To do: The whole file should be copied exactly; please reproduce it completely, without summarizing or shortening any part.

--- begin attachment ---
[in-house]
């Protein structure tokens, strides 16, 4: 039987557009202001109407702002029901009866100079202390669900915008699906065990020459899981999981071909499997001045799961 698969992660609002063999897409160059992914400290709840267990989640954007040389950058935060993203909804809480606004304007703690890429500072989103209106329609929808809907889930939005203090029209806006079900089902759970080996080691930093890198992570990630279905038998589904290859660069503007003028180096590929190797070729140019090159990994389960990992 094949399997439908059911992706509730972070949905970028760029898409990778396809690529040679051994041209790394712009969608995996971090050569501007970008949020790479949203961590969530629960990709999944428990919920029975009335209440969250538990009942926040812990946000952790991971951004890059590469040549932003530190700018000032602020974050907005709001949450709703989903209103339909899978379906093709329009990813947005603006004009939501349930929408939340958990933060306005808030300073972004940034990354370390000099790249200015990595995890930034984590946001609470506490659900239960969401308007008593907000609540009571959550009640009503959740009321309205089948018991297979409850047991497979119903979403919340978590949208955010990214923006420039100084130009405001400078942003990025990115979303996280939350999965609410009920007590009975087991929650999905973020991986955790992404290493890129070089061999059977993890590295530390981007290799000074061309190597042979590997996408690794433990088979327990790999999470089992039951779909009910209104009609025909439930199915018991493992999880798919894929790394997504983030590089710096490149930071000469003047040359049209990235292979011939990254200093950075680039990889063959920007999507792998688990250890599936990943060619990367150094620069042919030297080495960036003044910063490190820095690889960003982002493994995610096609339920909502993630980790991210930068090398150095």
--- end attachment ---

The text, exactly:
[in-house]
């Protein structure tokens, strides 16, 4: 039987557009202001109407702002029901009866100079202390669900915008699906065990020459899981999981071909499997001045799961 698969992660609002063999897409160059992914400290709840267990989640954007040389950058935060993203909804809480606004304007703690890429500072989103209106329609929808809907889930939005203090029209806006079900089902759970080996080691930093890198992570990630279905038998589904290859660069503007003028180096590929190797070729140019090159990994389960990992 094949399997439908059911992706509730972070949905970028760029898409990778396809690529040679051994041209790394712009969608995996971090050569501007970008949020790479949203961590969530629960990709999944428990919920029975009335209440969250538990009942926040812990946000952790991971951004890059590469040549932003530190700018000032602020974050907005709001949450709703989903209103339909899978379906093709329009990813947005603006004009939501349930929408939340958990933060306005808030300073972004940034990354370390000099790249200015990595995890930034984590946001609470506490659900239960969401308007008593907000609540009571959550009640009503959740009321309205089948018991297979409850047991497979119903979403919340978590949208955010990214923006420039100084130009405001400078942003990025990115979303996280939350999965609410009920007590009975087991929650999905973020991986955790992404290493890129070089061999059977993890590295530390981007290799000074061309190597042979590997996408690794433990088979327990790999999470089992039951779909009910209104009609025909439930199915018991493992999880798919894929790394997504983030590089710096490149930071000469003047040359049209990235292979011939990254200093950075680039990889063959920007999507792998688990250890599936990943060619990367150094620069042919030297080495960036003044910063490190820095690889960003982002493994995610096609339920909502993630980790991210930068090398150095």